Thursday, October 25, 2012

Ready for the dead

It's that time in Mexico. Painters are furiously whitewashing the cemeteries, and flower sellers are stockpiling their sweet-smelling inventory - especially sunset orange marigolds - to get everything in place for Day of the Dead.

I'm currently on the road in the Yucatán for Moon Handbooks, breezing along some of the back roads (read: potholes) connecting the major sights here. Daylight seems to be slipping into the trees earlier and earlier every evening, and yesterday I shut down my overachiever tendencies and spent the night in a nondescript transit town instead of pushing on in the twilight.

So I was walking the streets of Tizimín this morning after breakfast, and talked to these guys prepping flowers for sale next week. The floor of their shop was awash in leaves and stems, as was the street outside.

Tonight I'm in the town outside Chichén Itzá, where December 2012 is reaching a fever pitch and everyone's offering tongue-in-cheek "end of the world" packages and the archaeological site is revamping its sound and light show to capitalize on the influx on Maya doomsday revelers.

Tuesday, September 4, 2012

Four seasons on the JMT

I  didn't start backpacking in the wilderness until I was an adult. My first trip was organized by friends of friends, and we were a group of six women with varying amounts of backcountry experience. I still wince thinking about the slip-on leather shoes that gave me blisters within a half an hour and the hip belt-less pack I carried, but I'll always remember scrambling to a natural rock pool and skinny-dipping in the 90-degree afternoon heat.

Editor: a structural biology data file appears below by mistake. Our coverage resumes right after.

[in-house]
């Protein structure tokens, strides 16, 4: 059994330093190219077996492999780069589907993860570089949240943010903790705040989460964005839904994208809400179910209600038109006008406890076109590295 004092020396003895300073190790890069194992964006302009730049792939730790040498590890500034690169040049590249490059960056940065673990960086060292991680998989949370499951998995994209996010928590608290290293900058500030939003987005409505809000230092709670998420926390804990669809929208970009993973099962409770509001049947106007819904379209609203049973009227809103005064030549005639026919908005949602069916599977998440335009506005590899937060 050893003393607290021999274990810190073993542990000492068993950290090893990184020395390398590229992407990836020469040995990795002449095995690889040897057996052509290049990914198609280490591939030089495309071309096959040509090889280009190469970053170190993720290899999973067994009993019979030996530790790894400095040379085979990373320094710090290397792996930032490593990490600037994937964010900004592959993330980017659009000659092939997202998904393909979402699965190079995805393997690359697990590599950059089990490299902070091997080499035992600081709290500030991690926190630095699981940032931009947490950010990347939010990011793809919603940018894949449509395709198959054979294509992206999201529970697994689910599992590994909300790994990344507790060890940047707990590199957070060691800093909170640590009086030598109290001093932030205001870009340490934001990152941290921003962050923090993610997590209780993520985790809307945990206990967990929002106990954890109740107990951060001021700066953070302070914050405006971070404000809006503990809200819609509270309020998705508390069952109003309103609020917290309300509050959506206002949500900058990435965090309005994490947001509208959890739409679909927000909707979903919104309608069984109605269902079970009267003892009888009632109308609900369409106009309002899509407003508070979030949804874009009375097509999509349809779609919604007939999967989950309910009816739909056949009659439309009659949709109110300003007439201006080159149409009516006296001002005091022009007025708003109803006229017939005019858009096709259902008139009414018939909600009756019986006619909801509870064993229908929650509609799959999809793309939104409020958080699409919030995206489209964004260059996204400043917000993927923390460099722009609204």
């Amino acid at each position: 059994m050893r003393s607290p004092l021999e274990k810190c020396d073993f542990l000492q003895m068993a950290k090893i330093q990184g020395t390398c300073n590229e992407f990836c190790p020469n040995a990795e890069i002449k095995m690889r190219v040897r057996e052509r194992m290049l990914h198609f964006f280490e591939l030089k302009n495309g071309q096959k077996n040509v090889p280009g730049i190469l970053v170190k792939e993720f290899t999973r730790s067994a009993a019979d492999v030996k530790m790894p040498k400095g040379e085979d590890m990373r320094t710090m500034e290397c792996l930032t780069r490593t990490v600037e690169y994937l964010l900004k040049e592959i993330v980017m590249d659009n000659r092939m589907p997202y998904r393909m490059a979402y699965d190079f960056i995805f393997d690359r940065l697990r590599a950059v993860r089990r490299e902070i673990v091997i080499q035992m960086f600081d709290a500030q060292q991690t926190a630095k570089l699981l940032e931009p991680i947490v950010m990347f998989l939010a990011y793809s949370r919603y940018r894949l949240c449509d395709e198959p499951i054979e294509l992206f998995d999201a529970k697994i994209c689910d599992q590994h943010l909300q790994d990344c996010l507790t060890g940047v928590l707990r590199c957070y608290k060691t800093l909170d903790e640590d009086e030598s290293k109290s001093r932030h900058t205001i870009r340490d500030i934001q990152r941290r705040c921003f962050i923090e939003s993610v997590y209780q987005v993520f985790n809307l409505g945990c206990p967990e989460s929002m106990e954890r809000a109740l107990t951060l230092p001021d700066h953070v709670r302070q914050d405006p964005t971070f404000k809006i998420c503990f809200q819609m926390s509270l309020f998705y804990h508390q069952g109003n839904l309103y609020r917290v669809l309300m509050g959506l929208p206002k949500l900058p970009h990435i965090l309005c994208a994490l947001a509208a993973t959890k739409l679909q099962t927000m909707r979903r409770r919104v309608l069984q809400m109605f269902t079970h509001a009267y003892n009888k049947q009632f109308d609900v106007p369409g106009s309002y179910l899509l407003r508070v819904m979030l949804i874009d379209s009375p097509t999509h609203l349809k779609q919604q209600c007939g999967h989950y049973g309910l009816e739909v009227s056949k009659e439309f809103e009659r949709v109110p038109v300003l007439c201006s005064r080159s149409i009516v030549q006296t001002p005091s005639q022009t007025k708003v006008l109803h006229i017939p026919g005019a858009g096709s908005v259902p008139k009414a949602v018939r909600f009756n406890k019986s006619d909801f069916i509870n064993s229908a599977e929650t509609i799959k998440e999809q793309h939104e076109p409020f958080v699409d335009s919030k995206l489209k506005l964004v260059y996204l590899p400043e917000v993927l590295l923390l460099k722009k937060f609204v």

I started backpacking by myself a few years ago, mostly because I couldn't find anyone game for longer hikes. Before setting out the first time, I geeked out overpreparing myself. I borrowed library books on wilderness first aid, lurked around online backpacking forums for gear pointers and read up on the most effective bear hazing techniques. My bicycle suffered benign neglect as I walked everywhere for weeks, loading up my backpack to hike home with big grocery shops or ambling miles over San Francisco hills and back to meet friends. I also read Bill Bryson's A Walk in the Woods and thought: if those jokers can take a stab at the Appalachian Trail, I can plod along a well-marked footpath without requiring a search and rescue team.

So after four summers, I recently finished section-hiking the John Muir Trail. Hurrah! If not for the snow-packed Sierra Nevada passes last summer, it would have been three seasons, but no sense dwelling on that.

After logging all those miles on the trail, one sticky issue keeps swirling through my brain: where are all the girls? I hiked alongside a dozen Boy Scout troops and scores of father-son duos, but encountered only one group of girls (a Girl Scout group from SoCal) during that entire time. Besides the ubiquitous Boy Scouts, most of my fellow hikers were men going solo (beard mandatory), groups of male friends (duuude!) or men with their female partners. And so few women hike alone that almost everyone I met assumed I was there with someone else.